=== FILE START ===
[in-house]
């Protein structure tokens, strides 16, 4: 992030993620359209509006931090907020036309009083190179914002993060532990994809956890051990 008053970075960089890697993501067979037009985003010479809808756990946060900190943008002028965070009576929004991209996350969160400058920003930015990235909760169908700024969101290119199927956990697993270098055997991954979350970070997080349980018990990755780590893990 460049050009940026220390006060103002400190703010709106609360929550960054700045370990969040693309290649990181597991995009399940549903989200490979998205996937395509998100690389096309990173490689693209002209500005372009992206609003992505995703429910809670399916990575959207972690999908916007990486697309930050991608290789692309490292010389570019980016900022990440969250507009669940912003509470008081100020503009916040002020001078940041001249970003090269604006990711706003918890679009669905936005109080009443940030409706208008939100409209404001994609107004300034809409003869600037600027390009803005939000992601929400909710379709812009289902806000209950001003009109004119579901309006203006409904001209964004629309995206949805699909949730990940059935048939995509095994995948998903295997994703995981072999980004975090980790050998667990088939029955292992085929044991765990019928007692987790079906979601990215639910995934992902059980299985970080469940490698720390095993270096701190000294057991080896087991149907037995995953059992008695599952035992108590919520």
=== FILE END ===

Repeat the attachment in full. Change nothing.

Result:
[in-house]
């Protein structure tokens, strides 16, 4: 992030993620359209509006931090907020036309009083190179914002993060532990994809956890051990 008053970075960089890697993501067979037009985003010479809808756990946060900190943008002028965070009576929004991209996350969160400058920003930015990235909760169908700024969101290119199927956990697993270098055997991954979350970070997080349980018990990755780590893990 460049050009940026220390006060103002400190703010709106609360929550960054700045370990969040693309290649990181597991995009399940549903989200490979998205996937395509998100690389096309990173490689693209002209500005372009992206609003992505995703429910809670399916990575959207972690999908916007990486697309930050991608290789692309490292010389570019980016900022990440969250507009669940912003509470008081100020503009916040002020001078940041001249970003090269604006990711706003918890679009669905936005109080009443940030409706208008939100409209404001994609107004300034809409003869600037600027390009803005939000992601929400909710379709812009289902806000209950001003009109004119579901309006203006409904001209964004629309995206949805699909949730990940059935048939995509095994995948998903295997994703995981072999980004975090980790050998667990088939029955292992085929044991765990019928007692987790079906979601990215639910995934992902059980299985970080469940490698720390095993270096701190000294057991080896087991149907037995995953059992008695599952035992108590919520």